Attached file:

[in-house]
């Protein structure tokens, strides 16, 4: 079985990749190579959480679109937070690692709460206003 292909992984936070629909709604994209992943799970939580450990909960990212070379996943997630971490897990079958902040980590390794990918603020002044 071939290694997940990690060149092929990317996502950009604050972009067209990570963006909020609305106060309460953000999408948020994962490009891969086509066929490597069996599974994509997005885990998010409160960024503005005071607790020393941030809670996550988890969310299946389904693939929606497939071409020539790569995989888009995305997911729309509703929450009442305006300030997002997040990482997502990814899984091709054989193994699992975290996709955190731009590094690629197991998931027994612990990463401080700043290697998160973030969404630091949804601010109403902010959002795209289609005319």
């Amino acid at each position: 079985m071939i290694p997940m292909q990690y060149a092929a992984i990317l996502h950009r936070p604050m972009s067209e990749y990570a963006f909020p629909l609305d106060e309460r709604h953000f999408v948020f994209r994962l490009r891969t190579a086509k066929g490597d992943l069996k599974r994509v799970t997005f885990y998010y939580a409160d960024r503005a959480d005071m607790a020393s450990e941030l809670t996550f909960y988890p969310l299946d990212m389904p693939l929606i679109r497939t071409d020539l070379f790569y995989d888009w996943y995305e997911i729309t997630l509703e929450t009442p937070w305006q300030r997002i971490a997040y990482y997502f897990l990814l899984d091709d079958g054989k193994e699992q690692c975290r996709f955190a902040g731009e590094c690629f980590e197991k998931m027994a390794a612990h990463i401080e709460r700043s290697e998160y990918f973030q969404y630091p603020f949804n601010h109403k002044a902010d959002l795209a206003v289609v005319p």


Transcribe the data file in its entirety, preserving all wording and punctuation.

[in-house]
């Protein structure tokens, strides 16, 4: 079985990749190579959480679109937070690692709460206003 292909992984936070629909709604994209992943799970939580450990909960990212070379996943997630971490897990079958902040980590390794990918603020002044 071939290694997940990690060149092929990317996502950009604050972009067209990570963006909020609305106060309460953000999408948020994962490009891969086509066929490597069996599974994509997005885990998010409160960024503005005071607790020393941030809670996550988890969310299946389904693939929606497939071409020539790569995989888009995305997911729309509703929450009442305006300030997002997040990482997502990814899984091709054989193994699992975290996709955190731009590094690629197991998931027994612990990463401080700043290697998160973030969404630091949804601010109403902010959002795209289609005319």
């Amino acid at each position: 079985m071939i290694p997940m292909q990690y060149a092929a992984i990317l996502h950009r936070p604050m972009s067209e990749y990570a963006f909020p629909l609305d106060e309460r709604h953000f999408v948020f994209r994962l490009r891969t190579a086509k066929g490597d992943l069996k599974r994509v799970t997005f885990y998010y939580a409160d960024r503005a959480d005071m607790a020393s450990e941030l809670t996550f909960y988890p969310l299946d990212m389904p693939l929606i679109r497939t071409d020539l070379f790569y995989d888009w996943y995305e997911i729309t997630l509703e929450t009442p937070w305006q300030r997002i971490a997040y990482y997502f897990l990814l899984d091709d079958g054989k193994e699992q690692c975290r996709f955190a902040g731009e590094c690629f980590e197991k998931m027994a390794a612990h990463i401080e709460r700043s290697e998160y990918f973030q969404y630091p603020f949804n601010h109403k002044a902010d959002l795209a206003v289609v005319p």